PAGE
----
Nike HA-08 East Windsor

If you were stationed at this Nike site, or any of the nearby sites in CT or MA, we'd love to hear from you. Please contact us at

Operational from 1956 - June, 1971.
Missile Type, Ajax: Nike 1B, 2C/18H, 30A/10L-U.

The radar "IFC" site was on Scantic Road in East Windsor.

1990 Aerial photo of IFC site.

PFC Cluff on guard on duty at the front gate.  The little box on the gate had a button known as the "panic button" reported most often used to notify the orderly room when the Battlion or higher ups made an unannounced or sneak inspection.  This view is down the access road towards Scantic Rd.  Armed guards were used to protect the IFC sites and sentry dogs were used to protect Nike Hercules batteries

L-R: Unidentified sargeant, Jim (?) Dean and man with raise hand is Sgt. Hanley

Long range radar with support buildling and generator on right.

Another view of the Long Range Radar. 
PFC Joe N. is taking a ride on the rotating dish.

The Target Tracking Radar was across from the guard house and gate.

The Missile Tracking Radar was positioned to the right side of the Aquistion Radar toward  the corner of the fence.

Dean and Sgt Hanley starting the generator with Long Range Radar
in the background.

Aquistion radar.

Joe N. climbing the security fencing.

Joe N, who supplied the above images, wrote:
     "I got Viral pneumonia 2 weeks into Basic and spent 5 weeks in the hospitel so I got recycled and I think missed out on Advanced Individual Training. When I graduated basic
I was sent to the Nike IFC site in (E. Windsor) Ct after a 30 day leave. Well it wasn't long before I was making  a lot of 'points'. One day we were on "Alert Status" and I was given the job of mowing the grass up by the Aquistion radar or MTR, not sure which one. Let me say in my defense (I was) a 17 year old from the city and the only machine I had ever used up till that point was a push lawnmower, the scissors type. So they gave me this BIG mower you know the kind, it will eat anything and want more.  It had one problem a loose handle and when you disengaged the power wheels it didn't stop to well. And they gave this monster to me, an innocent teen-ager. So I started mowing the high grass and as I got up to the Radar I could just make out something in the grass. I disengage the power handle but it keep on going right over the cables to the radar! Remember we are on "Alert Status" so now we had to get one of the other Batteries to back us up till we could fix the problem.  Let me add those cables were not supposed to be out of their trough or gutter and up on the ground like that.  I think was a Sgt. Shaw at the time who had to attempt to fix it. It stated to rain so they set up a tent over him so he could solder all those little wires of many colors together so we could get back up to Alert Status. They did blame me and I fell in disfavor for some time. In all fairness I did have a lot of good times too."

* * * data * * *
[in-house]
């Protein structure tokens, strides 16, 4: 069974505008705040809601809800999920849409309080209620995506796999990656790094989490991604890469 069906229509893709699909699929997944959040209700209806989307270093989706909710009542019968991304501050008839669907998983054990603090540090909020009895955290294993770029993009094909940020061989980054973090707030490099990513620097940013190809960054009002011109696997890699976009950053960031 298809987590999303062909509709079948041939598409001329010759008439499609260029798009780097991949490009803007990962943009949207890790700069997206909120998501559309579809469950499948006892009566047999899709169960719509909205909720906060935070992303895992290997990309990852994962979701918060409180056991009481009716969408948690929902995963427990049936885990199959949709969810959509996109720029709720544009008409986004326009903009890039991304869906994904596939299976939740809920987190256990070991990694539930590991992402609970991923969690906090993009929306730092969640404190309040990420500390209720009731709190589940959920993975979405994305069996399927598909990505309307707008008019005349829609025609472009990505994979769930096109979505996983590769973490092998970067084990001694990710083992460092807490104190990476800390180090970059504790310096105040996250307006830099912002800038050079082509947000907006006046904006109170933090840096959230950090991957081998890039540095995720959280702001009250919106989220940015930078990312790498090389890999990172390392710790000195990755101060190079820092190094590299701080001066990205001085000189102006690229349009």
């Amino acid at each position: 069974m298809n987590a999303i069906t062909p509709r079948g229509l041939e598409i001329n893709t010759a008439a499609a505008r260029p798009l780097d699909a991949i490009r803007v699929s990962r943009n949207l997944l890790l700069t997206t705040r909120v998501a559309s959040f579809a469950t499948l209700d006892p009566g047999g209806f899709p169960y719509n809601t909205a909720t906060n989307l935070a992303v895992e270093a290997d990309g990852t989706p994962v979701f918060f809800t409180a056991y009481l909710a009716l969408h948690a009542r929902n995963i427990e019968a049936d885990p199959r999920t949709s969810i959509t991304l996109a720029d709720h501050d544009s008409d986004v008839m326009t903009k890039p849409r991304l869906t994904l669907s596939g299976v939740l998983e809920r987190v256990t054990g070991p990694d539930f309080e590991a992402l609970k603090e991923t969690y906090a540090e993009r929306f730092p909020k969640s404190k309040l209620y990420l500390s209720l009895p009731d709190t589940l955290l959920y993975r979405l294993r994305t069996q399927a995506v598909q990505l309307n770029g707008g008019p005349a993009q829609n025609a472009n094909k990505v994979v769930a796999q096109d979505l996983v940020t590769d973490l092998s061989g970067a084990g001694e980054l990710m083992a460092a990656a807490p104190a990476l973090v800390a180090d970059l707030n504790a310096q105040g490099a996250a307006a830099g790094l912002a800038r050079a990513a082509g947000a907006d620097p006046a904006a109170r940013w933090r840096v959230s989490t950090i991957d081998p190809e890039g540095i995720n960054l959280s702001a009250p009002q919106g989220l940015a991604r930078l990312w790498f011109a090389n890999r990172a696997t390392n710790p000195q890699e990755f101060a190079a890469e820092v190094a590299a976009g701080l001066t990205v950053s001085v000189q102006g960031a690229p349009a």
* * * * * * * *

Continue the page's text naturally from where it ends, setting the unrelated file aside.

Contributor Dick Servati submitted the following recollection:




    "I spent a total of 6 years on Nike sites.  1955-1958 at Redmond Washington.  Due to our close proximity to the Bering Straits we constantly had real alerts, sometimes two or three times a week and sometimes more frequently.  So depending on one's perspective, they were either exciting or frightening times.  Especially when we moved to Red Alert.  At that time we did not have radar IFF (Identification Friend or Foe) and had to depend on the Air Force for IFF.  Therefore our shooting SOP was after a certain time frame without IFF we would declare weapons free and prepare to actually fire on the targets.  Though we never had to fire, we did have some close calls.  With all the alerts and the sirens blowing at all times of day and night, needless to say our neighbors were not too happy.  The nearby dairy man was quite angry as we were upsetting his cows. If they only knew what was really going on I'm sure they would have thought better of us (at least I hope so).  So our relationships with the community were strained at best.

    "I recall one day a womens committee from Redmond came to our site and wanted us to beautify the hillside which could be viewed from town depending on one's location.  Their thought was that we should plant shrubs and flowers.  We respectfully declined.


    "In 1958 I transferred to Connecticut.  Where I served on three sites, East Windsor, Cromwell/Midletown, and Manchester.  Things were quieter in Connecticut.  I don't recall having an actual alert while there.  The biggest event was when the Nike site in New Jersey blew up.  This of couse affected us as well as all other sites.  As far as I know the reason for that explosion was never determined.  But in an attempt to find out why, we were required to disarm our missiles (one site at a time) apply new arming divices and rearm our missiles.  This was a long drawn our process with civilian technicians sitting a sandbag bunker a safe distance from the revetment area while me and the other maintenance men went through the process of removing the fuel, the warheads, and the arming divices, and then rearming them.  Calling out each step we were taking as they were recorded by the civilian techs.  The Nike system never had another incident like that.  It is my personal opinion that the explosion was probably caused when someone for some unknown reason hooked up the firing squib without using the squib tester to drain off any static electricity.  For truly the NIke site was as safe as the neighborhood gas station.

    "After those six years with the Nike system on the way out I was transferred along with 56 other Nike men to Field Artillery Missiles (surface to surface) the Sergeant Missile at Fort Sill OK and spent the next 14 years in that system.  But at heart I will always be an Air Defense Man.  The six years in the NIke system were the best of my 20 year career."







This is how the site looked in 2010.